Church Bodies should ensure that the support provided under this Guidance aligns with ongoing legal and criminal processes. For instance, if the police are involved, then any therapeutic support must follow pre-trial guidelines. However, as outlined in this Crown Prosecution Service's pre-trial guidance “therapy should not be delayed for any reason connected with a criminal investigation or prosecution.” This means that therapeutic support for victims and survivors can be prioritised even during police investigations - legal advice should be sought and the police consulted.

Building relationships with other services

DSAs and CSAs should collate information about support and advocacy services in their area that victims and survivors can access. This can involve building relationships with relevant statutory services and independent sector providers, including agreements around data sharing. Some examples of relevant services are: Independent Sexual Violence Adviser (ISVA), Independent Domestic Violence Adviser (IDVA), sexual assault referral centres and Victim Support. Further information about support services and advice is available on this HM Government website

There are also in-person and online support groups for victims and survivors. Some victims and survivors might also want to establish their own peer-to-peer support systems. Examples of these include group prayers, safe worship, and engagement with people with first-hand understanding of their situation. Victims and survivors should be encouraged to seek specialist advice if they decide to develop their own mutual support arrangements – for example, from existing victim and survivor groups.

How to support people to make their own decisions about support 

Under this Guidance, it is a requirement that victims and survivors need to consent to the provision of support or before their personal information or details of their needs are shared with third-party providers of support. The section below, adapted from the Mental Capacity Act 2005: Code of Practice, explains how people can be assisted to make their own decisions about the support in this Guidance. 

Providing relevant information

  • Does the victim or survivor have all the relevant information they need to make the decision? For instance, have you given them information about who will provide the services, when and how? Have you explained the options and permutations? Is the information clear and, for those with additional needs, is it accessible?
  • If they have a choice, have they been given information on all the alternatives?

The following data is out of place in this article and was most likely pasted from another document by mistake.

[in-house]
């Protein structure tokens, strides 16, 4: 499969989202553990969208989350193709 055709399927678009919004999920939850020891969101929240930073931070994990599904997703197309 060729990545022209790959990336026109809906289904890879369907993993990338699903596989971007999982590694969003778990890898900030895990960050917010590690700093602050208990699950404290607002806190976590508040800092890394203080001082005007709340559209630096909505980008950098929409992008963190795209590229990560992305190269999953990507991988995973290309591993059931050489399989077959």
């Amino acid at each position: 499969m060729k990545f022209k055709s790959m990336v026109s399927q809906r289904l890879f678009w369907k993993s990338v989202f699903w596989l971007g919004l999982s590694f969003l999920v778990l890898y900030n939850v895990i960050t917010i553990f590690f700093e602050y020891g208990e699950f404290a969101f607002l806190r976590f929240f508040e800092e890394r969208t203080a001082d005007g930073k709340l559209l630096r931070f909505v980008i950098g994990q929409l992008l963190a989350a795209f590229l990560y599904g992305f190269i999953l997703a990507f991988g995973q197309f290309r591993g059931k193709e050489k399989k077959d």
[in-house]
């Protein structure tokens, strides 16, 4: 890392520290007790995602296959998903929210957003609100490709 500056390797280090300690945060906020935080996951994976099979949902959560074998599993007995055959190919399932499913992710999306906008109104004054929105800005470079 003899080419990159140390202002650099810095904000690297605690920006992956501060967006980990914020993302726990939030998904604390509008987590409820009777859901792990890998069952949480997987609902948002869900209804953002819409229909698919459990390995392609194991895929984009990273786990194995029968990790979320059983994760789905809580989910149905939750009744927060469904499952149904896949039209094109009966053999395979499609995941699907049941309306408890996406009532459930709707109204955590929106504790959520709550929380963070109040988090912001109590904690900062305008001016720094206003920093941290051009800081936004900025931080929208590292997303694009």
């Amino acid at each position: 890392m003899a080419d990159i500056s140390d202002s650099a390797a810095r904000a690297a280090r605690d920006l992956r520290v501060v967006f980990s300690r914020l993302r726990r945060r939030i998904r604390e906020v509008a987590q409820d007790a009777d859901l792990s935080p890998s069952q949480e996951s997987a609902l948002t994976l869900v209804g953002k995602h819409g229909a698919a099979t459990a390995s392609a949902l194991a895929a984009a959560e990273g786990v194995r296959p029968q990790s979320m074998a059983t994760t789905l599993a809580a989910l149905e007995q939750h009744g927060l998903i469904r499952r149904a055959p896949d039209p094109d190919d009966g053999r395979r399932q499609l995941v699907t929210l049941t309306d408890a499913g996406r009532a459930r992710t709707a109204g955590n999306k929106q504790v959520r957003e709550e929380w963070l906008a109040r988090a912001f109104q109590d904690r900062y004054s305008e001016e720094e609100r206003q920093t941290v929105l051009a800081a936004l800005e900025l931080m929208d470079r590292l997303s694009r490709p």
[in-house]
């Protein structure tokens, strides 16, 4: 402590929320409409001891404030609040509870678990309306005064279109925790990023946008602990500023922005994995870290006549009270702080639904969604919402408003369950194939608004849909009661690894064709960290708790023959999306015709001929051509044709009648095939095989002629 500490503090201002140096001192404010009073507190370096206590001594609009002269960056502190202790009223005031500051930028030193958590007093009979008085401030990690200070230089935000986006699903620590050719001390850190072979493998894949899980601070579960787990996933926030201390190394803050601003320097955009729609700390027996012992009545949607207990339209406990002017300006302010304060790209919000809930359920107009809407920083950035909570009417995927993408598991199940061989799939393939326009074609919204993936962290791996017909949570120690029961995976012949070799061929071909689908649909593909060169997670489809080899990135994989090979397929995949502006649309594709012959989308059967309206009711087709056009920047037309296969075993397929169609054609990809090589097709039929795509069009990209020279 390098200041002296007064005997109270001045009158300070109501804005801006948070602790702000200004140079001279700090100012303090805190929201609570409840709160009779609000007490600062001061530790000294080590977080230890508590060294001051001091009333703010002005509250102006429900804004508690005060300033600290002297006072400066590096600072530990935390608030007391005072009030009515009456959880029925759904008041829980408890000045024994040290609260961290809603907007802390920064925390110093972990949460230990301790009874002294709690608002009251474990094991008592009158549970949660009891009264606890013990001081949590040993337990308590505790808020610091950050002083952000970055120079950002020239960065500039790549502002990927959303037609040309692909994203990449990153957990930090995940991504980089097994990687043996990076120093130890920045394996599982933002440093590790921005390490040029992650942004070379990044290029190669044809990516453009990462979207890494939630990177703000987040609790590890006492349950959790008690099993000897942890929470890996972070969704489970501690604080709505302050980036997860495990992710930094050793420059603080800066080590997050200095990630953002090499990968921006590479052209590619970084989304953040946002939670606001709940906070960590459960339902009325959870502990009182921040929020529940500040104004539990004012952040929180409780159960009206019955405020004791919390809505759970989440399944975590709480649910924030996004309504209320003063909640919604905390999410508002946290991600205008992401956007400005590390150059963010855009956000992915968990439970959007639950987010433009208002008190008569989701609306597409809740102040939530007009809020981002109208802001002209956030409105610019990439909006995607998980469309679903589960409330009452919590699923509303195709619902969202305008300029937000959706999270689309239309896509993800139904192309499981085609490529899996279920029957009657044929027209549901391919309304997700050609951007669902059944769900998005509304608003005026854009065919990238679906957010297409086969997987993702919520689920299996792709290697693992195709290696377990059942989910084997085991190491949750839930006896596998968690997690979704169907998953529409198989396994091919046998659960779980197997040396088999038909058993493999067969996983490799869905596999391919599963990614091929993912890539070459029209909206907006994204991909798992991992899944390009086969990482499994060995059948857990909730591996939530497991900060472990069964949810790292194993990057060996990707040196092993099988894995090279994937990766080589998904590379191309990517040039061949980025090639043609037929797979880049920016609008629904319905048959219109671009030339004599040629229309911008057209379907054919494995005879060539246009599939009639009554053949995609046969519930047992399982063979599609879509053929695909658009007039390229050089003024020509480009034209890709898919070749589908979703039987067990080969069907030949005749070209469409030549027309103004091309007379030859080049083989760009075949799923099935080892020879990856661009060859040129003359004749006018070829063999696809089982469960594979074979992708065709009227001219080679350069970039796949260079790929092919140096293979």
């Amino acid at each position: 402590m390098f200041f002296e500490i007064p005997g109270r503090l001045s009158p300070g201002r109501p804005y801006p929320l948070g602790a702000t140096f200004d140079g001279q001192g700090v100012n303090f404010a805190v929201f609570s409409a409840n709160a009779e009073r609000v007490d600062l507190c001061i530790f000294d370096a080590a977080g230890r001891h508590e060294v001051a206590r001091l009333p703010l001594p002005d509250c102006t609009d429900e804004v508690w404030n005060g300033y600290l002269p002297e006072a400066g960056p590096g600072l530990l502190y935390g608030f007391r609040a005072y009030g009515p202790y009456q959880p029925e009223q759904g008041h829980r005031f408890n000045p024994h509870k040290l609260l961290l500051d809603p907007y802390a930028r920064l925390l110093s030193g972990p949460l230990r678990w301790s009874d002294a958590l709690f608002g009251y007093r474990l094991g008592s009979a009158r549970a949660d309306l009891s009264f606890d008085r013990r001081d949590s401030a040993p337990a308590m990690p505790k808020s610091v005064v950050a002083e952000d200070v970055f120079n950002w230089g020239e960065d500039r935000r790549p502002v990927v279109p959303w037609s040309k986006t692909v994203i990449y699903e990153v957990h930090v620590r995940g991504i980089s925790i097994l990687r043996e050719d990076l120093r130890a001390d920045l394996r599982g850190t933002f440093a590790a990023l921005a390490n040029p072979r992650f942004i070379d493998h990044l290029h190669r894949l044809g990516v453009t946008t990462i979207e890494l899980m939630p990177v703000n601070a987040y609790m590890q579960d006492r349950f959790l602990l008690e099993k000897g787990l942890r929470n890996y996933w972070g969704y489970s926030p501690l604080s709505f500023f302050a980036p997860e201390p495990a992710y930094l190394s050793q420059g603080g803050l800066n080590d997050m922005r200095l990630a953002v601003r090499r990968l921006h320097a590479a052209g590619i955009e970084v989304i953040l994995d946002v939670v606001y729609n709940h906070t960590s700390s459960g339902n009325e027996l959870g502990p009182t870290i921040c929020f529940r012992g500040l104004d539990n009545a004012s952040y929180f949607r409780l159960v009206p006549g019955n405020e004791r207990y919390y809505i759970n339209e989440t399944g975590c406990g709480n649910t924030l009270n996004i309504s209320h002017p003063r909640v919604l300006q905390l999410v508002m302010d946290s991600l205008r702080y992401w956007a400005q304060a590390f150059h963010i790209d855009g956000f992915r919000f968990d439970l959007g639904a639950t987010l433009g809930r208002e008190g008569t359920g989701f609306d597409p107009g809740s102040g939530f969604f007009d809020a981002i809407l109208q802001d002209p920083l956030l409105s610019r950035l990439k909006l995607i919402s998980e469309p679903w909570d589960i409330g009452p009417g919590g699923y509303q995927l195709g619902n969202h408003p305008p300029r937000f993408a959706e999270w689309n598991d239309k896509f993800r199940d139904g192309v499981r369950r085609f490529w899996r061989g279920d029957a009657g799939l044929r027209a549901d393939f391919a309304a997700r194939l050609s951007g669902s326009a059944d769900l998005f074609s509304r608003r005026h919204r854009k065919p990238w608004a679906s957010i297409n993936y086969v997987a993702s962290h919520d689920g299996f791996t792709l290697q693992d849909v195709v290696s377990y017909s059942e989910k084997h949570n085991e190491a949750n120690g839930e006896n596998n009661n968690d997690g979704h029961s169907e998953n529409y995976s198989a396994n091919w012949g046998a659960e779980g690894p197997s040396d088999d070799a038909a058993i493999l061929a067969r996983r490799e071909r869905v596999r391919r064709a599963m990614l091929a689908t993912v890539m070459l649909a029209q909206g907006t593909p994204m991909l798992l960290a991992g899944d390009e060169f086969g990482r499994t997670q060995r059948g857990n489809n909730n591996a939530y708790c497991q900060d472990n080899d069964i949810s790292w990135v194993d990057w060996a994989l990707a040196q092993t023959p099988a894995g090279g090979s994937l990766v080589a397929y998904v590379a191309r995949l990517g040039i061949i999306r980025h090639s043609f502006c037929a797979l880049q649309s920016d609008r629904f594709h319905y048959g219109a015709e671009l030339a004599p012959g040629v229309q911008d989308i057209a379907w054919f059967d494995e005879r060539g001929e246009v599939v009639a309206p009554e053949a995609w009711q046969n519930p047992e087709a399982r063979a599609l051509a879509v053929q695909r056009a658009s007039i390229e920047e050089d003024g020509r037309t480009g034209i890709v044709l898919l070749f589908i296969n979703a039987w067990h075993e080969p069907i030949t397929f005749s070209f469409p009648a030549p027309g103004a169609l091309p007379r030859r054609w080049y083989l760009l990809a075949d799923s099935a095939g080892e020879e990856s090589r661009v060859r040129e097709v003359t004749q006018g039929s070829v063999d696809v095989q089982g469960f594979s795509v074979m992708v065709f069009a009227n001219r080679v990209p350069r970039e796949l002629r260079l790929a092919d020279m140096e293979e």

Communicating in an appropriate way

  • Is the information about the support explained in a straightforward way, without using jargon? Could information about the support be explained or presented in a way that is easier for the survivor or victim to understand (for example, by using "everyday" language or visual aids)? If it is about therapeutic support, have you explained the benefits in jargon-free language?
  • Where appropriate, have you explored different methods of communication, including non-verbal communication, with the survivor or victim? 
  • Could anyone else help with communication about the support using language or a communication medium that the survivor or victim can understand? For example, a family member, support worker, interpreter, speech and language therapist or advocate. If a friend or family member, they would need to agree to the confidentiality of the information. If a professional, there may need to be a contractual agreement that covers data processing and protection. The victim or survivor would need to agree to the involvement of a third person in this way.

Making the person feel at ease 

  • Are there particular times of day when the survivor or victim’s understanding is better? This applies where people may be taking medication that affects their lucidity.
  • Are there particular locations where the survivor or victim feels more at ease? Some places associated with the Church or the abuse may trigger re-traumatisation and therefore affect their ability to decide whether to accept the support package.
  • Could the decision be put off in order to see whether the survivor or victim can make the decision at a later time when circumstances are right for them? 

Supporting the person

  • Can anyone else help or support the person to make choices or express a view (whilst also abiding by the need for confidentiality)?